research News

Campbell predicts close race; Obama likely to win popular vote


Published September 20, 2012

Jim Campbell
“The prediction is not so definite that a Romney win is impossible, but an Obama win is more likely.”
James Campbell, UB Distinguished Professor of Political Science

A UB political scientist internationally recognized for highly accurate election prediction models says President Obama is likely to receive 51.3 percent of votes cast in the November election.

James E. Campbell, UB Distinguished Professor in the Department of Political Science, notes that while the forecast does not predict the electoral vote winner, it is quite rare for a candidate to win a plurality of the vote and not a plurality of electoral votes. Of course, the 2000 Bush-Gore presidential race proved that it is possible.

“I estimate that there is a 67 percent chance that President Obama’s vote will be over 50 percent,” he says, “so the forecast is for a close race tilted to Obama.

“The prediction is not so definite that a Romney win is impossible,” he says, “but an Obama win is more likely.”

Campbell says his presidential-election forecasts predict the national, two-party, presidential-vote percentage for the in-party candidate. He published his trial-heat-and-economy forecasting equation in 1990 and its companion convention-bump equation in 2004.

His forecasts and how he arrived at them are reported in detail in his article “Forecasting the Presidential and Congressional Elections of 2012: The Trial-Heat and Seats-in-Trouble Models.” Campbell’s article is included in a symposium of 13 forecasting articles that he edited for the journal PS: Political Science and Politics, a publication of the American Political Science Association.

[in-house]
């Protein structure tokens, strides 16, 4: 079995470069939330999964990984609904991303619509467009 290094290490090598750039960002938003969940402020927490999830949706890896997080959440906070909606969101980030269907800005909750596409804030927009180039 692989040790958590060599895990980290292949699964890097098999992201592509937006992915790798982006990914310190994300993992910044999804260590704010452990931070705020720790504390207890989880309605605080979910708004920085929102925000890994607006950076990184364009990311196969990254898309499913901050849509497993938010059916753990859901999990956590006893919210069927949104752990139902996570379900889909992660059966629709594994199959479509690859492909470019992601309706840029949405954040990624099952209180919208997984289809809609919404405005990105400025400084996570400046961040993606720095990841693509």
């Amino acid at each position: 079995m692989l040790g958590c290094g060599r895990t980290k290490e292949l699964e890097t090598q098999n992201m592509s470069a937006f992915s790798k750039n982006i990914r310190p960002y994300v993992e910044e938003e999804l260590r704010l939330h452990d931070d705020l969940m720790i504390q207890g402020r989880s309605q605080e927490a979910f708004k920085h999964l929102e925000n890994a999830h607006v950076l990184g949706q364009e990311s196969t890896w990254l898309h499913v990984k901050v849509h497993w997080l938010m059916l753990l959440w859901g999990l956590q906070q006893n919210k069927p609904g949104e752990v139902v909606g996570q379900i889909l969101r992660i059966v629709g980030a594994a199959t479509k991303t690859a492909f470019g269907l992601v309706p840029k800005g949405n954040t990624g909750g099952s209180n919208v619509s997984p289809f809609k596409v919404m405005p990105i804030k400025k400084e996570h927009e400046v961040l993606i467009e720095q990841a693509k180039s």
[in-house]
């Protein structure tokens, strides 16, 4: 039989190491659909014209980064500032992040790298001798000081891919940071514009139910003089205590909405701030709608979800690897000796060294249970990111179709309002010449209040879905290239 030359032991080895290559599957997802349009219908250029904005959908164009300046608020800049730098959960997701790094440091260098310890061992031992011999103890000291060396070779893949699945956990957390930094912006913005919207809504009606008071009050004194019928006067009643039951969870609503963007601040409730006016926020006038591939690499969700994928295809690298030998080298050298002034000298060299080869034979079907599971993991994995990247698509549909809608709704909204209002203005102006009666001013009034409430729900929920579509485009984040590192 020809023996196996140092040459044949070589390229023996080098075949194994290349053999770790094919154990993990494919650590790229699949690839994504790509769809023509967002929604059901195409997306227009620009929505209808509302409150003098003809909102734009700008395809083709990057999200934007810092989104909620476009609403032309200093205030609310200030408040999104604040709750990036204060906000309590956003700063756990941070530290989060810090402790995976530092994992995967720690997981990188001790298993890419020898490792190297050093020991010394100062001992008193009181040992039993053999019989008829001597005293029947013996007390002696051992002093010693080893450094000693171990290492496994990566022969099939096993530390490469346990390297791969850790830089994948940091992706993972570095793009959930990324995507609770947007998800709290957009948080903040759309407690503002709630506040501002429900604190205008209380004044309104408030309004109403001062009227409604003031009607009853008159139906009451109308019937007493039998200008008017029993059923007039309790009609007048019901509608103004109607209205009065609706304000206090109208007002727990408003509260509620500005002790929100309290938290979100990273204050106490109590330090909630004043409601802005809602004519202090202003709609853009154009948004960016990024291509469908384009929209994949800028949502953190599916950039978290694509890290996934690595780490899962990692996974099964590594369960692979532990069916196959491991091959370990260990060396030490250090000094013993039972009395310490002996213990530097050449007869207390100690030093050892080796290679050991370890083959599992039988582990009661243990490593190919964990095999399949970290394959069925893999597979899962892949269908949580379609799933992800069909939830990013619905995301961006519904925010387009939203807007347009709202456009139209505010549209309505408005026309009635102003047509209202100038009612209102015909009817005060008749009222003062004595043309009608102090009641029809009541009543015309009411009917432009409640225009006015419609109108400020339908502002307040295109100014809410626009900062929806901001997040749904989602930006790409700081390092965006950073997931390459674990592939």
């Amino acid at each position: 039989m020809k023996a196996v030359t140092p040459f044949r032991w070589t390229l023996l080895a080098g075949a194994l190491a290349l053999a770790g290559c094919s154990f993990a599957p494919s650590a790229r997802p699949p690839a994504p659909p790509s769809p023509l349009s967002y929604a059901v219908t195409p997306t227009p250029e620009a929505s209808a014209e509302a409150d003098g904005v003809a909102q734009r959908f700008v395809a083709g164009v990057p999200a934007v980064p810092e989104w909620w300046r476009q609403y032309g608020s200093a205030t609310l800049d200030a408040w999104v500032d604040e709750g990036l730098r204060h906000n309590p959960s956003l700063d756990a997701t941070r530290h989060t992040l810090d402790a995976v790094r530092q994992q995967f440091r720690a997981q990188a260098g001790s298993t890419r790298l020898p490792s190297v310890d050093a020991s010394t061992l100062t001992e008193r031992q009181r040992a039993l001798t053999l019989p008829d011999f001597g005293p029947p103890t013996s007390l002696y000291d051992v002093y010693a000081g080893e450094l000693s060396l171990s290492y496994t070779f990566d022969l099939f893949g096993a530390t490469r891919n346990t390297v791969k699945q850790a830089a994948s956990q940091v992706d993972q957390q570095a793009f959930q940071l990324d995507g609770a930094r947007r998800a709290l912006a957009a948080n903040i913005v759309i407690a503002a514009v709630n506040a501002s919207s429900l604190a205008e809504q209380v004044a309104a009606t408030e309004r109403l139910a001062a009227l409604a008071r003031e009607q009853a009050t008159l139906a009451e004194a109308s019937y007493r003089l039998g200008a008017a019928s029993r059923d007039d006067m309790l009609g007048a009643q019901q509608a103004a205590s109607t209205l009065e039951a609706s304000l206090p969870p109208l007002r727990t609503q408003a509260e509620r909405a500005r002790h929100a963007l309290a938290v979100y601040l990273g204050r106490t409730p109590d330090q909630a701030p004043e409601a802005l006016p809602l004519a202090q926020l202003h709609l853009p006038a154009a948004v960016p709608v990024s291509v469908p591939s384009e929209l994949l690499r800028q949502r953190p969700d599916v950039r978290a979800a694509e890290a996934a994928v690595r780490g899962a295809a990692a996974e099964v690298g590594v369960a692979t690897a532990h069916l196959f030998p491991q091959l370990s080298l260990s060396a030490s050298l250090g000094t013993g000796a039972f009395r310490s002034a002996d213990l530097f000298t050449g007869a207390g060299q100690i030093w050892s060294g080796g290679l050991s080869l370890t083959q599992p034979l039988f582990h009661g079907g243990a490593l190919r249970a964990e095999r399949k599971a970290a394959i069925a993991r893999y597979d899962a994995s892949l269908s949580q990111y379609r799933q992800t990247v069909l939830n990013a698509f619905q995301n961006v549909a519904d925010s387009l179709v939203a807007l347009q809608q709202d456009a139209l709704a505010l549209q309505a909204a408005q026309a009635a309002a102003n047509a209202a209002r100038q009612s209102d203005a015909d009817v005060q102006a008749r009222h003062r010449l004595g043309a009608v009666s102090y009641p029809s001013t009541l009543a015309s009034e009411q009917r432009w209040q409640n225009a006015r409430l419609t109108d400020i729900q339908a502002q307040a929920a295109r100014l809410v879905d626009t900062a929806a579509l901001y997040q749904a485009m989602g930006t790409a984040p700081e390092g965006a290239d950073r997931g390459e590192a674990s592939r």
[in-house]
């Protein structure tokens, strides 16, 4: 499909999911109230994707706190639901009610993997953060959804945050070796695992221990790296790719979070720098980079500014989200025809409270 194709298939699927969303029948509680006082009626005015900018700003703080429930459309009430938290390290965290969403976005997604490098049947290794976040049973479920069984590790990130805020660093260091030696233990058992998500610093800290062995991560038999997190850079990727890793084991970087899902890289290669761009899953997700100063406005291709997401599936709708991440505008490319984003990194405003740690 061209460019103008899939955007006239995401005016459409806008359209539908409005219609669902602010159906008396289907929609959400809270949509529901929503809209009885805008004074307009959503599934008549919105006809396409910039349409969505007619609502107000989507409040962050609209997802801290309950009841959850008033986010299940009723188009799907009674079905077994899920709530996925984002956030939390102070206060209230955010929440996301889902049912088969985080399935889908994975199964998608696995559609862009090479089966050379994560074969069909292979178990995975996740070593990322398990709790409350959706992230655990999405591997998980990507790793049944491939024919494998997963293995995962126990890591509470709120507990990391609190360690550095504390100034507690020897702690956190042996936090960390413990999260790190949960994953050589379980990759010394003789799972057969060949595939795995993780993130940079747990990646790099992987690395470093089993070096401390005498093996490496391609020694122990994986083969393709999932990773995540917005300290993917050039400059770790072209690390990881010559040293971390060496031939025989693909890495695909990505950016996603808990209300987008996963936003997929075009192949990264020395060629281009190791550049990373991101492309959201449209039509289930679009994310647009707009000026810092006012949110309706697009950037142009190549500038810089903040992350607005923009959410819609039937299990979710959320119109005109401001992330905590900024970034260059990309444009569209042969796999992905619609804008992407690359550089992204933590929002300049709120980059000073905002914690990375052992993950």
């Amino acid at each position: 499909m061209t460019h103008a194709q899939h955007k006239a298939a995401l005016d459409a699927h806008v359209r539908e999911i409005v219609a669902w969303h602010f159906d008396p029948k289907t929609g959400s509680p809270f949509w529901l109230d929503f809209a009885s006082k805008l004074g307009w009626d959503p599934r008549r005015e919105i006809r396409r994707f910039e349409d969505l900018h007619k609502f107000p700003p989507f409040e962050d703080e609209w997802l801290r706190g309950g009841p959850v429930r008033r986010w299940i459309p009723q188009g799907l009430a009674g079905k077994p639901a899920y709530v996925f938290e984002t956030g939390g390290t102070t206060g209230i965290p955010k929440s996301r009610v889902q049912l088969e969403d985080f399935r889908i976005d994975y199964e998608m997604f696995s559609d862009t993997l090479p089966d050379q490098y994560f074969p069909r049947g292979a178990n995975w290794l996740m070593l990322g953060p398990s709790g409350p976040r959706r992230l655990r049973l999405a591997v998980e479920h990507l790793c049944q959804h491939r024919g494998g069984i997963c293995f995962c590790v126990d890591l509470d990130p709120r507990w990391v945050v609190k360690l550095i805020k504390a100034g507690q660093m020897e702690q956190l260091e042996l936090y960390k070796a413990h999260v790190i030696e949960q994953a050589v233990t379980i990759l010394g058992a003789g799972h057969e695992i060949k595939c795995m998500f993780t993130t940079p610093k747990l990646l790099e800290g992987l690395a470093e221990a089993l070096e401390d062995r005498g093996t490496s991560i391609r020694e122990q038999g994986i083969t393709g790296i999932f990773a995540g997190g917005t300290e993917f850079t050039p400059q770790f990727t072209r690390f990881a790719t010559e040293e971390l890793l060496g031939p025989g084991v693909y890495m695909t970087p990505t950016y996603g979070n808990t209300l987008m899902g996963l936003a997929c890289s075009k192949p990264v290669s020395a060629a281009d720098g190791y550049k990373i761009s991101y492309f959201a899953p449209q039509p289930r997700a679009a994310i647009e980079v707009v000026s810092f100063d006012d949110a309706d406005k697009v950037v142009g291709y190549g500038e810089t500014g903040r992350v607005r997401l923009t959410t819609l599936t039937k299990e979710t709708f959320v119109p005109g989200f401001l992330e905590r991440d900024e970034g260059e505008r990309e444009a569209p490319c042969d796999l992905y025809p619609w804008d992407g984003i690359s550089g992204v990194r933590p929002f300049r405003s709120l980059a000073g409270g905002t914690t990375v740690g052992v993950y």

The symposium will appear in the journal’s October issue, but will be online in the next few weeks.

The 13 forecasting models vary in their forecasts from a modest plurality for Barack Obama to a modest plurality for Mitt Romney, but most see the election as being much closer than Obama’s 2008 win.

Five of the models predict that Obama will receive a plurality, though three of these are on the cusp of predicting the election to be a toss-up. Five of the models predict a Romney plurality. The final three models see the election as being a toss-up, though each sees a slight tilt to Obama. The median forecast is of a 50.6 percent Obama-vote squeaker.

The American Political Science Association has scheduled a panel meeting on Oct. 16 in the National Press Club in Washington, D.C., to discuss the forecasts in the symposium.

In his PS article, Campbell also predicts congressional net-seat change of between three to 14 seats for the Democratic Party this year, an outcome derived from two versions of his “seats-in-trouble” forecasting equation.